Ford County, by John Grisham. London: Century, 2009.
A collection of short and longer stories: Grisham seems to get better and better in his non-crime work. The blurb inside the book cover describes the subject matter as well as I would: A mercy mission that is hilariously sidetracked by human weakness; a manipulative death row inmate with one last plea; a small town divorce attorney who suddenly hits pay dirt; a man that sets out to break a casino to revenge a broken heart; a kidnapped lawyer who is confronted with one of his previous cases at gun point; a conman who preys on the rich and elderly; the boy dying of AIDS who finds mercy across the tracks in downtown Clanton. Grisham has a wry, humorous perspective which is never cruel, and particularly in the final story, an enormous compassion. His affection for the place in which he grew up, and continues to live, is obvious, despite the venality of some of its inhabitants.
Blacklist, by Sara Paretsky [audiobook]. Read by Barbara Rosenblat. Rearsby, Leics.: W F Howes, 2004.
I first read this when it came out in 2003, and although it's a very fine detective novel I was most struck by its also being a howl of protest against the depredations of the USA PATRIOT Act. Reading it again 7 years later (and with the benefit of Barbara Rosenblat's wonderful narration), I'm struck again by the parallel narratives - there's a modern day anti-terrorist secnario overlying a long-hidden secret from the HUAC hearings in the 1940s and 1950s, which has poisoned three great families and led to the death of an investigative journalist. Even if you don't like detective fiction all that much, this is a fascinating read and Paretsky at her finest.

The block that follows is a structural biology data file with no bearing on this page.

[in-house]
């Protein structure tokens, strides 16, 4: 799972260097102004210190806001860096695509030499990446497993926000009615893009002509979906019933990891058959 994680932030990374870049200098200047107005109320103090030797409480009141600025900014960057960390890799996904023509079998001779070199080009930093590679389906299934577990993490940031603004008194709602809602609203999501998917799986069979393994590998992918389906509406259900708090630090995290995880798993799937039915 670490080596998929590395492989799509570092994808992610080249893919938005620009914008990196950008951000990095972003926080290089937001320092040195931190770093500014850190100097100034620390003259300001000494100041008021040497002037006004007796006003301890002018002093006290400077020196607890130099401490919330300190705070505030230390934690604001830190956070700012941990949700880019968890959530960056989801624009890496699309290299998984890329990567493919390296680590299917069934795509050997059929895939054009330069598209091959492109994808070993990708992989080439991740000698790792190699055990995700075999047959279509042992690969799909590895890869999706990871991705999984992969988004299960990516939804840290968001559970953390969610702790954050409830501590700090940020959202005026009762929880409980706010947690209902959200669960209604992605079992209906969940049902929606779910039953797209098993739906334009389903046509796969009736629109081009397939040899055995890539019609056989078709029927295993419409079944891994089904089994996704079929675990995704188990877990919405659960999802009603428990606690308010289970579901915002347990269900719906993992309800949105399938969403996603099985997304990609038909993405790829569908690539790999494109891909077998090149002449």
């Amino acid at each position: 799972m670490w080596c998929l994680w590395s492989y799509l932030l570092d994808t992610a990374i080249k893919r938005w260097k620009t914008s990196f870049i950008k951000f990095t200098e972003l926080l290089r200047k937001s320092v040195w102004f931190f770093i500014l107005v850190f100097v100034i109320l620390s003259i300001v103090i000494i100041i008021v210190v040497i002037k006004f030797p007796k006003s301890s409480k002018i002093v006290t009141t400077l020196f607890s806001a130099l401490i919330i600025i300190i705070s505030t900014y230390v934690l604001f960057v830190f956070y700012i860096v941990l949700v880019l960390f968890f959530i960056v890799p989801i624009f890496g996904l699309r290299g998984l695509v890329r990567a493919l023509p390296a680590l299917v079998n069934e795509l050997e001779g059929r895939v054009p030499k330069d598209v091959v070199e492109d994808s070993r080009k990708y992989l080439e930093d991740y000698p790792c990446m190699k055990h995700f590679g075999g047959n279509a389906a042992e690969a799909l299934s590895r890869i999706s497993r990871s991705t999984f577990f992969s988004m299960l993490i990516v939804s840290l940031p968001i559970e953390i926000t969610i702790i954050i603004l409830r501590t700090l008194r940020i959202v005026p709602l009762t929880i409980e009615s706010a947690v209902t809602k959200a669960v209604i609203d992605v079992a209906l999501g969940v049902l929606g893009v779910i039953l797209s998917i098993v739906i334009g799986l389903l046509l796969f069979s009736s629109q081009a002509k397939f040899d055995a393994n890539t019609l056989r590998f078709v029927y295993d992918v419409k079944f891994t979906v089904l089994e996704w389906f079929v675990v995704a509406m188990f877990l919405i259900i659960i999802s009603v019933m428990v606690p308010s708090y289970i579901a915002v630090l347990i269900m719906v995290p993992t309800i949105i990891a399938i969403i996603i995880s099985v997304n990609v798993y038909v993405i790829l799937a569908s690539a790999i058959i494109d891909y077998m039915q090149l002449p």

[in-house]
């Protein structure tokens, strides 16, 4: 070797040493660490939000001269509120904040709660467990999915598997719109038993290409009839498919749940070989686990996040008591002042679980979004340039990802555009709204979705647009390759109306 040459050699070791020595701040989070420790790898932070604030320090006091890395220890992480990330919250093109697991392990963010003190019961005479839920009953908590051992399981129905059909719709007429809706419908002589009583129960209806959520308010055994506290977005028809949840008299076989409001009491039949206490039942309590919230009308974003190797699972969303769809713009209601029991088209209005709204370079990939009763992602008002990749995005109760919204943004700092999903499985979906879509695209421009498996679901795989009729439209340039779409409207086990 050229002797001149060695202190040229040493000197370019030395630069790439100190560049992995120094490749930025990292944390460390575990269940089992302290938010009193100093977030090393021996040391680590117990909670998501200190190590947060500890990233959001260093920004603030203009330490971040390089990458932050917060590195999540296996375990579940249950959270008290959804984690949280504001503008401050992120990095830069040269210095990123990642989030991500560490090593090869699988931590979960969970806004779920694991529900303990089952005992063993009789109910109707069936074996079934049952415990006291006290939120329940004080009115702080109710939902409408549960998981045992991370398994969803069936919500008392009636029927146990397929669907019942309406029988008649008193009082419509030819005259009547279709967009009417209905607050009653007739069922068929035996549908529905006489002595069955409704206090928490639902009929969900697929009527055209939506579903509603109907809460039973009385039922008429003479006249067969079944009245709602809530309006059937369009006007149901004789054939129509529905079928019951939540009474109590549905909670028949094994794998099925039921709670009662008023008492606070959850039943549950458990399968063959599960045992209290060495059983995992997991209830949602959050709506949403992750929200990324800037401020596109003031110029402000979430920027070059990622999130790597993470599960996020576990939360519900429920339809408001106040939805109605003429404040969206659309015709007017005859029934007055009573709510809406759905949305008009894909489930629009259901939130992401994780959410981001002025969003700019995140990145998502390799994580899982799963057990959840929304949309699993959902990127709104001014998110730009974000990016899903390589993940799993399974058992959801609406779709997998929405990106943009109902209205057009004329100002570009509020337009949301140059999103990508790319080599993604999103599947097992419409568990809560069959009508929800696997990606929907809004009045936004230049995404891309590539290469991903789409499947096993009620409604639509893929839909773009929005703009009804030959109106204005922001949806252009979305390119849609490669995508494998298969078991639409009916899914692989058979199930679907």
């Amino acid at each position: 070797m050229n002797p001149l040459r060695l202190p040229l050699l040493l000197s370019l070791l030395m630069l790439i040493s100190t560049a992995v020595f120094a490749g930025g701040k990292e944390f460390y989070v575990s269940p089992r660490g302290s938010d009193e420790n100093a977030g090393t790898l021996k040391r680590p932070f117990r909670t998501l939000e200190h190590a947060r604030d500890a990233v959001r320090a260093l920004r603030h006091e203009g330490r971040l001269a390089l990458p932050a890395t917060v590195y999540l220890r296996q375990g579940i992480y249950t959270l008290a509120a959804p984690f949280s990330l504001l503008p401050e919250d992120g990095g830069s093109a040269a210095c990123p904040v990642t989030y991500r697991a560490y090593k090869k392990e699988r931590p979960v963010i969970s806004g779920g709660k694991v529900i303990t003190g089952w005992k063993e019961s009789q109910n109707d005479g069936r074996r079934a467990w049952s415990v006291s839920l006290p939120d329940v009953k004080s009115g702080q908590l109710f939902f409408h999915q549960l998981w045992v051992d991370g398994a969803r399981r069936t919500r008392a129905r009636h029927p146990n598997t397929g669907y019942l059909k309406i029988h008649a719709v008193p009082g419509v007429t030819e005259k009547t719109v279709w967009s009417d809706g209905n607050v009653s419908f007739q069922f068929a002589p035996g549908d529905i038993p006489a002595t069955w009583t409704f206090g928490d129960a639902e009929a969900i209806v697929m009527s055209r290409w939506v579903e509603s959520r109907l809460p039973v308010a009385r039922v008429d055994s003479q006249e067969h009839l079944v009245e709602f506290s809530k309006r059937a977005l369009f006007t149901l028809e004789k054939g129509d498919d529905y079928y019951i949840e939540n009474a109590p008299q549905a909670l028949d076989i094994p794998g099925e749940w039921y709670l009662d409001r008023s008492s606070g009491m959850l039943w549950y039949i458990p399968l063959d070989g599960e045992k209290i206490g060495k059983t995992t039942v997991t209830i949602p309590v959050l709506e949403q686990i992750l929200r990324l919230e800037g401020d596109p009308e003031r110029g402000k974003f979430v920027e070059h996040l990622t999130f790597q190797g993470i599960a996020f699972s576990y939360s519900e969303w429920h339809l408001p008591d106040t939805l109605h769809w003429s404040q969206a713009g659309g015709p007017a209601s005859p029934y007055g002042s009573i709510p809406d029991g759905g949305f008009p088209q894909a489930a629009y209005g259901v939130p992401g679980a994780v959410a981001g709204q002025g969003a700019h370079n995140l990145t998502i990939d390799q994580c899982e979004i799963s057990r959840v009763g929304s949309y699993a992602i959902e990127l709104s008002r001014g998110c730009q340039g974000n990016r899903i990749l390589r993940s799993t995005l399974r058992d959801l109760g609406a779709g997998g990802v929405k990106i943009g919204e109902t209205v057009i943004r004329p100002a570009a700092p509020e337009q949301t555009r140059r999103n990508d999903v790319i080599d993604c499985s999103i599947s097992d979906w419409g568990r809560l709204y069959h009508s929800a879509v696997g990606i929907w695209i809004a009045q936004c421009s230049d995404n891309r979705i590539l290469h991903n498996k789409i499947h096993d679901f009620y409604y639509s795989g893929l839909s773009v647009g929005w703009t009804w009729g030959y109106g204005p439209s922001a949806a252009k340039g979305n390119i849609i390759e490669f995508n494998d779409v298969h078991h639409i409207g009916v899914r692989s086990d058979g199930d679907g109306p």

Term limits, by Vince Flynn. London: Pocket Books, 2008 [originally published in 2000].
Brilliant, fast-paced US political thriller - the strapline says Taking America back, one politician at a time. One of the reviews said Vince Flynn is like Tom Clancy on speed - but thankfully it's way better than that (I've always got very annoyed with the amount of technical detail in Clancy's novels). Someone is killing unscrupulous and corrupt senators and congressmen as a way of demanding a return to non-partisan politics. The wheeling and dealing of Washington DC is very well done; the action heros aren't too unrealistic, and the plot rattles along at high pace. There is quite a lot of technology - I can understand the Clancy analogy - but it doesn't take the whole book over.
Dead tomorrow, by Peter James [audiobook]. Read by David Bauckham. Rearsby, Leics.: W F Howes, 2009.
The fifth Roy Grace novel, and probably the best so far. Someone is killing teenagers for their organs and dumping them at sea; meanwhile, the daughter of one of the dredgermen who recover the first body is in desperate need of a liver transplant. The stories interweave, and questions of legality, morality and ethics clash; parental desperation comes up against the law, and otherwise honest people commit criminal acts. I can't say much more without spoiling the ending, which explodes on you. Probably not one you'd want to read if you were too close to the situation, though. The day I finished reading this, the public consultation on organ donation began.
The mind readers, by Margery Allingham. London: Vintage, 2008 [originally published in 1965].
An Albert Campion story, but Campion is curiously absent in this story. Halfway between a COld War era spy thriller and science fiction, this is extremely dated but still bears reading. An island research station is experimenting with ESP, but then two schoolboys turn up in possession of devices which can achieve telepathic communication, and powerful interests will kill to get hold of them. Stylishly written, and a period piece, but very enjoyable.